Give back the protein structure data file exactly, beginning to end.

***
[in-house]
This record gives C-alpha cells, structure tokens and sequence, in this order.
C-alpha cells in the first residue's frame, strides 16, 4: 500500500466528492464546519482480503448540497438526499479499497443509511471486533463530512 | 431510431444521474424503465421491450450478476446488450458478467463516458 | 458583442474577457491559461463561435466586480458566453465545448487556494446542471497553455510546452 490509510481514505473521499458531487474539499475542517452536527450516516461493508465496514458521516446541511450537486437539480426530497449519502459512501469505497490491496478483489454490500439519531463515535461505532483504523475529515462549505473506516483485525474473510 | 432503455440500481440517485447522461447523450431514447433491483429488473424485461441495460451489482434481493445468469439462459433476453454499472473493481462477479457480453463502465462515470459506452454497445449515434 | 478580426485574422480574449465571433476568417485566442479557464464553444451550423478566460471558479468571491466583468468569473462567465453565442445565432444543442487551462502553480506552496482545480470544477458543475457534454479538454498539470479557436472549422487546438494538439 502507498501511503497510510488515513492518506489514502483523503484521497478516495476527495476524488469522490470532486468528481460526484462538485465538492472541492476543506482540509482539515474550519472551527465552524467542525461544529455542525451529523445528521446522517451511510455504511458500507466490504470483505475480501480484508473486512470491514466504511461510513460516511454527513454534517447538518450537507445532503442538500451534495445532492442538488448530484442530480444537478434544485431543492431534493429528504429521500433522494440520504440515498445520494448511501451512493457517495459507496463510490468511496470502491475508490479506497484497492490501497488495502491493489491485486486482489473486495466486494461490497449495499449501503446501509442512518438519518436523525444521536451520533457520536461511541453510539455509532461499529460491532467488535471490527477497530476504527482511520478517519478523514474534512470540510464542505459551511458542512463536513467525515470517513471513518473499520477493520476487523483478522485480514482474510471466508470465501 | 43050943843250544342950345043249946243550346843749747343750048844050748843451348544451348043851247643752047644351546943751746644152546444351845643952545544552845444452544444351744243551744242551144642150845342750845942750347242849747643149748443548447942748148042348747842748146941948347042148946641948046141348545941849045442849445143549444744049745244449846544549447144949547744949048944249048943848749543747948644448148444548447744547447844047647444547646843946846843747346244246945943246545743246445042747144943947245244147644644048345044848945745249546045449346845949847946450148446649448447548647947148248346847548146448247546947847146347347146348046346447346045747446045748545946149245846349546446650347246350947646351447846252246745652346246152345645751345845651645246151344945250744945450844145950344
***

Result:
[in-house]
This record gives C-alpha cells, structure tokens and sequence, in this order.
C-alpha cells in the first residue's frame, strides 16, 4: 500500500466528492464546519482480503448540497438526499479499497443509511471486533463530512 | 431510431444521474424503465421491450450478476446488450458478467463516458 | 458583442474577457491559461463561435466586480458566453465545448487556494446542471497553455510546452 490509510481514505473521499458531487474539499475542517452536527450516516461493508465496514458521516446541511450537486437539480426530497449519502459512501469505497490491496478483489454490500439519531463515535461505532483504523475529515462549505473506516483485525474473510 | 432503455440500481440517485447522461447523450431514447433491483429488473424485461441495460451489482434481493445468469439462459433476453454499472473493481462477479457480453463502465462515470459506452454497445449515434 | 478580426485574422480574449465571433476568417485566442479557464464553444451550423478566460471558479468571491466583468468569473462567465453565442445565432444543442487551462502553480506552496482545480470544477458543475457534454479538454498539470479557436472549422487546438494538439 502507498501511503497510510488515513492518506489514502483523503484521497478516495476527495476524488469522490470532486468528481460526484462538485465538492472541492476543506482540509482539515474550519472551527465552524467542525461544529455542525451529523445528521446522517451511510455504511458500507466490504470483505475480501480484508473486512470491514466504511461510513460516511454527513454534517447538518450537507445532503442538500451534495445532492442538488448530484442530480444537478434544485431543492431534493429528504429521500433522494440520504440515498445520494448511501451512493457517495459507496463510490468511496470502491475508490479506497484497492490501497488495502491493489491485486486482489473486495466486494461490497449495499449501503446501509442512518438519518436523525444521536451520533457520536461511541453510539455509532461499529460491532467488535471490527477497530476504527482511520478517519478523514474534512470540510464542505459551511458542512463536513467525515470517513471513518473499520477493520476487523483478522485480514482474510471466508470465501 | 43050943843250544342950345043249946243550346843749747343750048844050748843451348544451348043851247643752047644351546943751746644152546444351845643952545544552845444452544444351744243551744242551144642150845342750845942750347242849747643149748443548447942748148042348747842748146941948347042148946641948046141348545941849045442849445143549444744049745244449846544549447144949547744949048944249048943848749543747948644448148444548447744547447844047647444547646843946846843747346244246945943246545743246445042747144943947245244147644644048345044848945745249546045449346845949847946450148446649448447548647947148248346847548146448247546947847146347347146348046346447346045747446045748545946149245846349546446650347246350947646351447846252246745652346246152345645751345845651645246151344945250744945450844145950344